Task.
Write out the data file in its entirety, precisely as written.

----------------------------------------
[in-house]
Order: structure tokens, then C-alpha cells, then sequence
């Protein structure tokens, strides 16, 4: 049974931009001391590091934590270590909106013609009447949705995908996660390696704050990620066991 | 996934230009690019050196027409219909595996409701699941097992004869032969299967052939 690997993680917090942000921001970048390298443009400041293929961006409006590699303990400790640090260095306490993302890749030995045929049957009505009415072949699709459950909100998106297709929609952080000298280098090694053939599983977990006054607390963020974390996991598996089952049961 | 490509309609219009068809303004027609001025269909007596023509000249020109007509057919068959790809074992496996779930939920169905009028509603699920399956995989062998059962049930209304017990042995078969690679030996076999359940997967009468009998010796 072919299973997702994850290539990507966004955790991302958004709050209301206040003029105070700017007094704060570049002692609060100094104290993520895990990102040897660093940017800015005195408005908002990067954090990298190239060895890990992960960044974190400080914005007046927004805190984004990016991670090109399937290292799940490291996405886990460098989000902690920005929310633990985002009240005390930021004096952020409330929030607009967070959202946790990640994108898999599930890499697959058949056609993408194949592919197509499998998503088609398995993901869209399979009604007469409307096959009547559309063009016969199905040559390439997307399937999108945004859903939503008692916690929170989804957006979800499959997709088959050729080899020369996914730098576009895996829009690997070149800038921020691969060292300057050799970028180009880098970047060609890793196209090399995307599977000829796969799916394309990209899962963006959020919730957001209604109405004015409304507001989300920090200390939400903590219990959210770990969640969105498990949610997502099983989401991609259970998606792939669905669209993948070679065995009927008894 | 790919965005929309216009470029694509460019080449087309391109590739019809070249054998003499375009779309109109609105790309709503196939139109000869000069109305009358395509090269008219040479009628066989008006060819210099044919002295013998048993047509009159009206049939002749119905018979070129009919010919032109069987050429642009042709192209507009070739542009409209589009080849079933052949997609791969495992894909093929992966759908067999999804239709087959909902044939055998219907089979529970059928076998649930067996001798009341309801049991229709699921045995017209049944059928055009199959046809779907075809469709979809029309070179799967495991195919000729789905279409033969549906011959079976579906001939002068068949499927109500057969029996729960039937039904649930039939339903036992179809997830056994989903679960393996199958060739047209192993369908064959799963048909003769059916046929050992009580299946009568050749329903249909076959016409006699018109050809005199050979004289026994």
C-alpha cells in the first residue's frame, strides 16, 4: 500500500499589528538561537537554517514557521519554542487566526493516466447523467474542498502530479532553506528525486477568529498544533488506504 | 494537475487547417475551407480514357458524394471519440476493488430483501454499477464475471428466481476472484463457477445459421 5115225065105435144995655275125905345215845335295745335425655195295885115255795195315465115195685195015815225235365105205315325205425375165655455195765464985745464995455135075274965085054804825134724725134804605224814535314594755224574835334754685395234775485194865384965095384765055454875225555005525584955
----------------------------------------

[in-house]
Order: structure tokens, then C-alpha cells, then sequence
């Protein structure tokens, strides 16, 4: 049974931009001391590091934590270590909106013609009447949705995908996660390696704050990620066991 | 996934230009690019050196027409219909595996409701699941097992004869032969299967052939 690997993680917090942000921001970048390298443009400041293929961006409006590699303990400790640090260095306490993302890749030995045929049957009505009415072949699709459950909100998106297709929609952080000298280098090694053939599983977990006054607390963020974390996991598996089952049961 | 490509309609219009068809303004027609001025269909007596023509000249020109007509057919068959790809074992496996779930939920169905009028509603699920399956995989062998059962049930209304017990042995078969690679030996076999359940997967009468009998010796 072919299973997702994850290539990507966004955790991302958004709050209301206040003029105070700017007094704060570049002692609060100094104290993520895990990102040897660093940017800015005195408005908002990067954090990298190239060895890990992960960044974190400080914005007046927004805190984004990016991670090109399937290292799940490291996405886990460098989000902690920005929310633990985002009240005390930021004096952020409330929030607009967070959202946790990640994108898999599930890499697959058949056609993408194949592919197509499998998503088609398995993901869209399979009604007469409307096959009547559309063009016969199905040559390439997307399937999108945004859903939503008692916690929170989804957006979800499959997709088959050729080899020369996914730098576009895996829009690997070149800038921020691969060292300057050799970028180009880098970047060609890793196209090399995307599977000829796969799916394309990209899962963006959020919730957001209604109405004015409304507001989300920090200390939400903590219990959210770990969640969105498990949610997502099983989401991609259970998606792939669905669209993948070679065995009927008894 | 790919965005929309216009470029694509460019080449087309391109590739019809070249054998003499375009779309109109609105790309709503196939139109000869000069109305009358395509090269008219040479009628066989008006060819210099044919002295013998048993047509009159009206049939002749119905018979070129009919010919032109069987050429642009042709192209507009070739542009409209589009080849079933052949997609791969495992894909093929992966759908067999999804239709087959909902044939055998219907089979529970059928076998649930067996001798009341309801049991229709699921045995017209049944059928055009199959046809779907075809469709979809029309070179799967495991195919000729789905279409033969549906011959079976579906001939002068068949499927109500057969029996729960039937039904649930039939339903036992179809997830056994989903679960393996199958060739047209192993369908064959799963048909003769059916046929050992009580299946009568050749329903249909076959016409006699018109050809005199050979004289026994």
C-alpha cells in the first residue's frame, strides 16, 4: 500500500499589528538561537537554517514557521519554542487566526493516466447523467474542498502530479532553506528525486477568529498544533488506504 | 494537475487547417475551407480514357458524394471519440476493488430483501454499477464475471428466481476472484463457477445459421 5115225065105435144995655275125905345215845335295745335425655195295885115255795195315465115195685195015815225235365105205315325205425375165655455195765464985745464995455135075274965085054804825134724725134804605224814535314594755224574835334754685395234775485194865384965095384765055454875225555005525584955